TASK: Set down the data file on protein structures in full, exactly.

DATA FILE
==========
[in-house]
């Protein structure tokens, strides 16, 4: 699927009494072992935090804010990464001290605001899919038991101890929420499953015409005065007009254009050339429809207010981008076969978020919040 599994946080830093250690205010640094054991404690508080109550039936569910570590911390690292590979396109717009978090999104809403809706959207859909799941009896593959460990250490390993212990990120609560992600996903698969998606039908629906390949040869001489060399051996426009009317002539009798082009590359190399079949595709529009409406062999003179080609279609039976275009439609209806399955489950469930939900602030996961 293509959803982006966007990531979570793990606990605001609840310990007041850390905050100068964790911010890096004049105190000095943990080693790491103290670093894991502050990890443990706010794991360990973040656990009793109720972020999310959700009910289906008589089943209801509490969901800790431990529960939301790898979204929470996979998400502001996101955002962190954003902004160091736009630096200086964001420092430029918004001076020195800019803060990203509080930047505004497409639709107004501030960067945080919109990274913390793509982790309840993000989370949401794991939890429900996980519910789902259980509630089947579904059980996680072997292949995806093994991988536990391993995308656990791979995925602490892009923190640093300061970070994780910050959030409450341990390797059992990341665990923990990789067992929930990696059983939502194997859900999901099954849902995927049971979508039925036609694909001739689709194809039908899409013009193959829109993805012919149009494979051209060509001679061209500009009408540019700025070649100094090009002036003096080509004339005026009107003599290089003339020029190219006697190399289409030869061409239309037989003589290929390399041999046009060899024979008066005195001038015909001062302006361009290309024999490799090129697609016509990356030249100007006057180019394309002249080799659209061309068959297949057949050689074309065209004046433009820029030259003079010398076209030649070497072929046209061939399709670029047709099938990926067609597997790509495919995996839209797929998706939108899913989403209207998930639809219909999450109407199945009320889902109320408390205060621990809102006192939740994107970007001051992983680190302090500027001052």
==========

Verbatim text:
[in-house]
């Protein structure tokens, strides 16, 4: 699927009494072992935090804010990464001290605001899919038991101890929420499953015409005065007009254009050339429809207010981008076969978020919040 599994946080830093250690205010640094054991404690508080109550039936569910570590911390690292590979396109717009978090999104809403809706959207859909799941009896593959460990250490390993212990990120609560992600996903698969998606039908629906390949040869001489060399051996426009009317002539009798082009590359190399079949595709529009409406062999003179080609279609039976275009439609209806399955489950469930939900602030996961 293509959803982006966007990531979570793990606990605001609840310990007041850390905050100068964790911010890096004049105190000095943990080693790491103290670093894991502050990890443990706010794991360990973040656990009793109720972020999310959700009910289906008589089943209801509490969901800790431990529960939301790898979204929470996979998400502001996101955002962190954003902004160091736009630096200086964001420092430029918004001076020195800019803060990203509080930047505004497409639709107004501030960067945080919109990274913390793509982790309840993000989370949401794991939890429900996980519910789902259980509630089947579904059980996680072997292949995806093994991988536990391993995308656990791979995925602490892009923190640093300061970070994780910050959030409450341990390797059992990341665990923990990789067992929930990696059983939502194997859900999901099954849902995927049971979508039925036609694909001739689709194809039908899409013009193959829109993805012919149009494979051209060509001679061209500009009408540019700025070649100094090009002036003096080509004339005026009107003599290089003339020029190219006697190399289409030869061409239309037989003589290929390399041999046009060899024979008066005195001038015909001062302006361009290309024999490799090129697609016509990356030249100007006057180019394309002249080799659209061309068959297949057949050689074309065209004046433009820029030259003079010398076209030649070497072929046209061939399709670029047709099938990926067609597997790509495919995996839209797929998706939108899913989403209207998930639809219909999450109407199945009320889902109320408390205060621990809102006192939740994107970007001051992983680190302090500027001052």